Manufacturing (2)

With sterling cheaper, the hope is that UK exporters can sell more and manufacturing can make a return to form. Today, we got the latest data on UK manufacturing for February. Is it working?

The simple answer is no, but that may not be a reason to panic.

UK manufacturing output fell 0.1 per cent in February against the month before, after falling by one per cent in January. The good news is that it still rose by 2.0 per cent over the last three months, but that was thanks to a rather buoyant December.

Industrial production – of which manufacturing is a subset – did even worse. This fell by 0.7 per cent in February and by 0.1 per cent, over the three-month period.

Today we also got data on construction – this fell by 1.7 per cent month on month.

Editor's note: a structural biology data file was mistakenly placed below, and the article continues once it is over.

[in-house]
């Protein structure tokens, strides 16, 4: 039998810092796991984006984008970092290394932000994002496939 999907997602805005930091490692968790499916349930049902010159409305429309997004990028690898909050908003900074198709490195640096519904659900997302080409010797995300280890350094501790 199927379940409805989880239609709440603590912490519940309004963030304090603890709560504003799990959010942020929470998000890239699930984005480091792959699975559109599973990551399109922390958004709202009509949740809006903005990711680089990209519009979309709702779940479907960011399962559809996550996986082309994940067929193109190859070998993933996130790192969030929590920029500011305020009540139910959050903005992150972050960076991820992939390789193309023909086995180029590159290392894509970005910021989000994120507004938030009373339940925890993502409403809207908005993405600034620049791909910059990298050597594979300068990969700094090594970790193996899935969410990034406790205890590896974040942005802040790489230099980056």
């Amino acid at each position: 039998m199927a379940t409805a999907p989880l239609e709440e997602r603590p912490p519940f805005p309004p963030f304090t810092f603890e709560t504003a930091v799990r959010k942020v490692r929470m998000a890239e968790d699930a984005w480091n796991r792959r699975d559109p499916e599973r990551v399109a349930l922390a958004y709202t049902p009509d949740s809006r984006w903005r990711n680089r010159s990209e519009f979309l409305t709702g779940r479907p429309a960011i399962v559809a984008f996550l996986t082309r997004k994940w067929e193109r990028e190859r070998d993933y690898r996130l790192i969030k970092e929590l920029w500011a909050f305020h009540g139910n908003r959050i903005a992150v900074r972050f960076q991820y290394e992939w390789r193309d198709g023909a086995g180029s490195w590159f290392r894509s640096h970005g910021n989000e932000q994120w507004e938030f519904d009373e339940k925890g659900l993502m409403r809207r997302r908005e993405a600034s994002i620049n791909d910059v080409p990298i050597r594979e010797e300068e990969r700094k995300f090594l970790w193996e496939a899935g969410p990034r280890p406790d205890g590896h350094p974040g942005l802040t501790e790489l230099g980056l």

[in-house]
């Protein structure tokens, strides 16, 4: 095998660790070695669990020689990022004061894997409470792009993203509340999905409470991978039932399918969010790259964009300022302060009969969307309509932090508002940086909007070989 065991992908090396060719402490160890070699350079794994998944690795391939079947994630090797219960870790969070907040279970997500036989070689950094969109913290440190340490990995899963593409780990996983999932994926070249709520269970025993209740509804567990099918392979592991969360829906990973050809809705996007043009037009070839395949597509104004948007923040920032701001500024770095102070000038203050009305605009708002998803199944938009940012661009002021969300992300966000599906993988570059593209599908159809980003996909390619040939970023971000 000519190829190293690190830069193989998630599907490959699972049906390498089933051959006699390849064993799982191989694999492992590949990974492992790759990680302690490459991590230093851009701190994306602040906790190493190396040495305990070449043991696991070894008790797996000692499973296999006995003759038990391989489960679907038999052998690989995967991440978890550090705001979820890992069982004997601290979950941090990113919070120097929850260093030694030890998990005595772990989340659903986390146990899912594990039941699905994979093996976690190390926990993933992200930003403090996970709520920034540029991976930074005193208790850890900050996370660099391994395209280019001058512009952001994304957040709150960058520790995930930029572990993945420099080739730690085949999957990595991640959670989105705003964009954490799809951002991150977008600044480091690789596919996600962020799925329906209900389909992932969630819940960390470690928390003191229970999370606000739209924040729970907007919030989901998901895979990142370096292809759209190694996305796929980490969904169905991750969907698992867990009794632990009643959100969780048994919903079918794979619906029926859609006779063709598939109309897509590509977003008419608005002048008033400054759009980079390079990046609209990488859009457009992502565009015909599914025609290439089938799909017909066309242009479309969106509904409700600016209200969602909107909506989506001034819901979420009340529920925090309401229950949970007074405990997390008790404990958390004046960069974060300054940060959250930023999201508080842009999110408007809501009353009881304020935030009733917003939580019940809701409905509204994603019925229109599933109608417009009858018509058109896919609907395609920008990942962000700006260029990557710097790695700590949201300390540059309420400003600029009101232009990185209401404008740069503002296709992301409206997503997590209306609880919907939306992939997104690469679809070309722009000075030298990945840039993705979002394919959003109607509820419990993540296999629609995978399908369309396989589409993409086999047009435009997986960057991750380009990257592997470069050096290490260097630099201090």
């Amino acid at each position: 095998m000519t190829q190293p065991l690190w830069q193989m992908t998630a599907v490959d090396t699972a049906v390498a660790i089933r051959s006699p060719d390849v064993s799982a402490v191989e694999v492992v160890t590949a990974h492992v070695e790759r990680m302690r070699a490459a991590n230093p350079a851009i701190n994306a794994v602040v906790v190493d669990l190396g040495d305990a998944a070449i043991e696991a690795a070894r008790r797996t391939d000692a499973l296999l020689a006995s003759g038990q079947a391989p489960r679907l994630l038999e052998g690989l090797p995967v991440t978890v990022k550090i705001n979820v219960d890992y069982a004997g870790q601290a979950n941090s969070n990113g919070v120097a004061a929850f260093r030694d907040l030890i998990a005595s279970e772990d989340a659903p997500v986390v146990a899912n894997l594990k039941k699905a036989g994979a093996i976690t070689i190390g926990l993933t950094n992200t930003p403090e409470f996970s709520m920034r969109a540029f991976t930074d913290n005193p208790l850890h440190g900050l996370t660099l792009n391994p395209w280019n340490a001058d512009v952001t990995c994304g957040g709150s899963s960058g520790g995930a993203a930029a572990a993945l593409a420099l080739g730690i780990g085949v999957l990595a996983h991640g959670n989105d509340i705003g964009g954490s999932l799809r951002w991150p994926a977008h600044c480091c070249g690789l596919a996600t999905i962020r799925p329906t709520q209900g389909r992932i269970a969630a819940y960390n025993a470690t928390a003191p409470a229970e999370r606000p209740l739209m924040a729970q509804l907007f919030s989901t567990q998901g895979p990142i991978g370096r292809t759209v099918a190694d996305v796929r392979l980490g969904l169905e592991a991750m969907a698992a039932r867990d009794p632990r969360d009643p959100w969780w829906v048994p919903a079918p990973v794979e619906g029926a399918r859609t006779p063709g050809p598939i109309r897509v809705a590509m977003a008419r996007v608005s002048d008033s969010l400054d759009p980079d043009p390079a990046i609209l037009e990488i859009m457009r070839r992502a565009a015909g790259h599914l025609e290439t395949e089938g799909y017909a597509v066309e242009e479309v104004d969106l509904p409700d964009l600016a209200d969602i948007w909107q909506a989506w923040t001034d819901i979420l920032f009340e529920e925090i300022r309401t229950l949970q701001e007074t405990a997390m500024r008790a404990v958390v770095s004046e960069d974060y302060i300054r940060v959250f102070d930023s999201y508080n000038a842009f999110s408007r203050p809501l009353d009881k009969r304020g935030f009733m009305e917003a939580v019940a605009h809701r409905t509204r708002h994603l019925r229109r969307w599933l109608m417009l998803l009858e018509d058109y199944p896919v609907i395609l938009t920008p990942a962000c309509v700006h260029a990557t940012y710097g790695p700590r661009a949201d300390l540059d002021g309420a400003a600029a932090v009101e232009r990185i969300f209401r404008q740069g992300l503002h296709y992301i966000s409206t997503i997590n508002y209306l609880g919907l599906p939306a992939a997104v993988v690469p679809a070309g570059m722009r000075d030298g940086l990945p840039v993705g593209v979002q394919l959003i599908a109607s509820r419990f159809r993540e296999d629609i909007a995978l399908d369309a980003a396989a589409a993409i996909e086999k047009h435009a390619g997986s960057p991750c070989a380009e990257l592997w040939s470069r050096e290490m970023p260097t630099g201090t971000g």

And finally, to complete the set, we got the latest trade figures. The trade deficit grew from £3.0 billion in January to £3.7 billion in February.

So that was a sorry tale of woe.

Samuel Tombs, Chief UK Economist at Pantheon Macroeconomics said: "February’s trade figures are a wake-up call for those hoping that the UK. is about to embark on an export-led boom. The run of relatively small trade deficits over the winter never looked sustainable, because the improvement had been driven by a surge in exports of erratic items."

But, Ruth Gregory, UK Economist at Capital Economics, was a little more cheery, she said that the widening of the trade deficit "was largely due to an increase in imports of erratic goods. Excluding erratics, the trade deficit actually narrowed by £0.5 billion in February."

Turning to industrial production, she said: "The drop in production, was largely down to the impact of the unusually warm weather on the energy supply sector. And the 0.1 per cent fall in manufacturing output reflected a 4.4 per cent monthly drop in the highly erratic pharmaceuticals sector.

She concluded: "despite the disappointing data in February, with temporary factors at play, we remain optimistic that we should see some bounce back at the end of Q1. This should allow GDP growth to post a decent 0.5 per cent or so expansion in Q1.